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Sunday, 30 June, 2002, 03:49 GMT 04:49 UK
Royals 'offer to pay more rent'
Prince and Princess Michael of Kent
The Kents currently pay about 69 a week
Prince and Princess Michael of Kent have offered to pay more for their Kensington Palace apartments, it has been reported.

The prince has told friends he will pay 50,000 a year for the plush central London quarters, rather than the reported 69 a week he currently pays, the Sunday Times said.

The move follows criticism of the amount paid by minor royals for their homes - subsidised by the taxpayer - in a city where key workers such as nurses and teachers often cannot afford accommodation.

"Prince Michael of Kent is to bow to political pressure to pay a much higher rent," the newspaper said.

"A commercial rate for the flat could run to 200,000 a year, but the prince is expected to offer about 50,000."

Kensington Palace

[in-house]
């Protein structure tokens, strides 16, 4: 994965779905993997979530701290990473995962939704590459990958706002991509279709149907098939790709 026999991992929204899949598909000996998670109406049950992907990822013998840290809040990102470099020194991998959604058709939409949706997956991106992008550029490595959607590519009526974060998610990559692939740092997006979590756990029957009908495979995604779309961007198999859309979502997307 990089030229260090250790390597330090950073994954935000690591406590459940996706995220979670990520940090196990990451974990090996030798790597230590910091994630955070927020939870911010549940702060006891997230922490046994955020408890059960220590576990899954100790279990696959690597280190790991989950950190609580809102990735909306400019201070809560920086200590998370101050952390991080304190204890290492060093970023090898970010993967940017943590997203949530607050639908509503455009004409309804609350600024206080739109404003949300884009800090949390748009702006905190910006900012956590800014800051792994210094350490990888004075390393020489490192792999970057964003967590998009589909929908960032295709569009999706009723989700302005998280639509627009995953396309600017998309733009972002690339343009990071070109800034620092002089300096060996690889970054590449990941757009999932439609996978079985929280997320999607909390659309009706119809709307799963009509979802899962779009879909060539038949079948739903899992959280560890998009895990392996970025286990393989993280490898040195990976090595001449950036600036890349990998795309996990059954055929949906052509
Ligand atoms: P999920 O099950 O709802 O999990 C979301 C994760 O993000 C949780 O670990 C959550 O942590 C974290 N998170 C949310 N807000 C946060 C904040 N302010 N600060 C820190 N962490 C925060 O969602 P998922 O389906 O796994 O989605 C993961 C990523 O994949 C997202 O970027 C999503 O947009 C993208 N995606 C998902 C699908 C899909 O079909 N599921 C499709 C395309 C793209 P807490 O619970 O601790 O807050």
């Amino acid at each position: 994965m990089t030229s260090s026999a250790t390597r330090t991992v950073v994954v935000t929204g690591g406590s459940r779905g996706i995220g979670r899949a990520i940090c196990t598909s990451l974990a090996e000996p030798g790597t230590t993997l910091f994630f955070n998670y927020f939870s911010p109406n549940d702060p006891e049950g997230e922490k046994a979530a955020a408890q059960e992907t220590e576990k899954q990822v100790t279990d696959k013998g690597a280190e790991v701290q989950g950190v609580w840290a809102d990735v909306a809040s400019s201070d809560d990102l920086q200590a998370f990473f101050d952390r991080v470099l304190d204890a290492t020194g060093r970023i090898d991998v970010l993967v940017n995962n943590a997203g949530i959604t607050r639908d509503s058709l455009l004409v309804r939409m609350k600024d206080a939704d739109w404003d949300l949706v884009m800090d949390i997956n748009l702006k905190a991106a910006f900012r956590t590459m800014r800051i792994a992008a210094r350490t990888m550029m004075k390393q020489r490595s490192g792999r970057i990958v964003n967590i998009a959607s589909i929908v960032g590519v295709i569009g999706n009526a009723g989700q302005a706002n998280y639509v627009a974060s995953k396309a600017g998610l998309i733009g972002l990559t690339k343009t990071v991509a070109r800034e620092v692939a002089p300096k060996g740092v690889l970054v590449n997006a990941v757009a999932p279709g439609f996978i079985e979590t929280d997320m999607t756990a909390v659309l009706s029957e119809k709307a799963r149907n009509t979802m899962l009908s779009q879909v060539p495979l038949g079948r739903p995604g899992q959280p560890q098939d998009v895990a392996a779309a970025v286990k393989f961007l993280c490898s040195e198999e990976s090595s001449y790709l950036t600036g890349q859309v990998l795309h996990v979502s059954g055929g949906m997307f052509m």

The palace may eventually open to the public
The paper added that the prince expects to pay the market rate by the end of the year.

The public criticism followed scrutiny by the House of Commons Public Accounts committee of whether taxpayers get value for money from the royal palaces.

After a tour of the palace, it called on the Queen to evict its residents and put the apartments on a more commercial footing.

The cost of the apartment is subsidised from the 15m-a-year "grant in aid" that the government spends on royal palaces.

Deal with Queen

The prince has previously defended the less-than-4,000 rent for the five-bedroom, four reception room home.

He said the couple performed "a lot" of public duties - though not royal ones - and "pull our weight for the family and the country".

Buckingham Palace has said the arrangement with the Kents was made soon after their wedding in 1979 and the Queen did not want to go back on that commitment.

Other minor royals - including the Duke and Duchess of Gloucester and the 100-year-old Princess Alice - also live at the palace for low rents.

It is thought that the long-term plan for the palace is to remove all residents and open it to the public.

See also:

16 Jun 02 | UK Politics
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